followed the breathlessly-eager Pharisee up a back lane to the top of Calvary. There, as from a reviewing stand, he watched the crowds pour out of the city, saw Christ staggering through them with His Cross, watched the painful ascent of Calvary, and heard, blow on blow, the riveting of the mangled body to the Cross.

Shamed Escaped.

Under the Cross one thought kept recurring to him with ceaseless, reassuring monotony. 'And I might have given all I possessed to be a follower of this man! The taunts of the rabble, the cold but piercing sneers of the priests, the voices of the Pharisees, shrill with triumph, hardly reached him. The words of the dying Christ passed unheeded as he hugged himself with joy at the narrow escape that had been his.

To think he might have been like the young John there, watching the collapse of all on which he had staked his life! He might have been one of the hunted things that yesterday were disciples and now sulked in cellars and behind locked doors, just one stride ahead of the drawn swords of pursuing soldiers! He might have been inthe scattered ranks of this failure's followers! What an escape! What an escape!

Grace From a Tomb.

On the Sunday that followed, he sat among the abashed and terrified group of Pharisees who met to face the problem of an open, empty tomb, and soldiers who chattered in terror of angels and a risen Christ. Here was a dilemma none had foreseen-a choice between admitting the triumph of this rejected and crucified King or fashioning a chain of lies that would bind them fast to each other and to their rejection of Him.

'And I am for Christ, said Nicodemus, leaping to his feet. They had long suspected him of sympathy for the Christ, and now they sat back dumbfounded at his profession of faith.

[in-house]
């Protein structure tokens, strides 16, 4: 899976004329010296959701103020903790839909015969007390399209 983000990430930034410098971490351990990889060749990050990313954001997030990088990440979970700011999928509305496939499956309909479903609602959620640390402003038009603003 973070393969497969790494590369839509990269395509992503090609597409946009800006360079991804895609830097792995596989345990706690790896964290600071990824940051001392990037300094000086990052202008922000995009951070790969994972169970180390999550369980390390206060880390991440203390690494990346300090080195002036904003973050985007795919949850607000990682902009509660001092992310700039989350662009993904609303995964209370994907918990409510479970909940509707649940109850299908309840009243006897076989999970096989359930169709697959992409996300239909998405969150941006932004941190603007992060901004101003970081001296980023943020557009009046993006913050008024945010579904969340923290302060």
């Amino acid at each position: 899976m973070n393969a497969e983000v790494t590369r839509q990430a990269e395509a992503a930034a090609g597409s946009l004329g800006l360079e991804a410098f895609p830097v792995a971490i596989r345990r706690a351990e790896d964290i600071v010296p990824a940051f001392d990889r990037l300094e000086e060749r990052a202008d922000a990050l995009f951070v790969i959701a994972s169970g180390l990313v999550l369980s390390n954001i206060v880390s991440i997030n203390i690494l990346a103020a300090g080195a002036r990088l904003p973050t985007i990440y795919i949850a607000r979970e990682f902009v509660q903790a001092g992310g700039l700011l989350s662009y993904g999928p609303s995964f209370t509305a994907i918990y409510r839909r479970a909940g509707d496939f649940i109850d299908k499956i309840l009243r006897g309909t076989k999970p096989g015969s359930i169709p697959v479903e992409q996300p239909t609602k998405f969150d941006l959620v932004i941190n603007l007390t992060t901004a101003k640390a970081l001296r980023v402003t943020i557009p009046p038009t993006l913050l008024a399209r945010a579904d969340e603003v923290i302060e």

For a moment the rich young man hesitated. An empty tomb that had been sealed and guarded by soldiers was hard to lie away. Grace knocked vigorously, as grace some times knocks at its second visitation. But before he could decide, decision was made for him. Trembling with fury, the Pharisees leaped to their feet and thrust Nicodemus from their midst. Blindly they rushed into the plot that sealed the tragedy of Judah and drove the Chosen People from the arms of God into the desolate exile of uncounted centuries.

Faith Dies.

The rich young man sat for days and nights on the roof of his villa fighting for what faith was left in his soul. The splash of the fountain only irritated him with its insistence. He sought shelter under the silken awning from the mellow light of the waning Paschal moon. He greeted with a sharp rebuff the servant who proffered refreshment. He was facing the future, and his faith was dying in his heart. Christ's claims to his allegiance he simply could not consider. Certainly he could not bow to his knees before a crucified carpenter. That was unthinkable. A triumphant king, no matter where born or how reared, could demand homage. But not a king born in a manger, reared in a carpenter shop, and, in the end, dying, cast off by God and the people.

Yet Judiasm and the Pharisaism to which the rich young man had given his loyalty were poor things indeed if a broken tomb made them tremble, and plots and lies and sharp persecution of living witnesses were their means of staying alive. No, the old faith was dead. What did the future hold?

Yet, over the horizon hung in compelling splendour the glory of Rome-Rome, where men were warriors and statesmen, not priests and tradesmen, and where women chose goddesses on whom to model their figures, their fascinations, their brilliance, and their morals. Rome was the centre of high enterprise, not petty squabbles. No mere carpenter could upset the even balance of its calm, onward march.

Back to Rome.

Rome was of tomorrow, Jerusalem was of a faded yesterday. The eagles of Rome, with their outstretched wings, shadowed even the seven-branched candlestick of the Temple. Who knew but what the empty Holy of Holies might yet hold a statue of the emperor?

The rich young man rose from his couch and, standing by the stone balustrade, looked contemptuously over Jerusalem. Even in the darkness he could feel the terror of the Pharisees over a crucified man reported to be risen from the grave. Rome would know how to care for escaped criminals and impostors.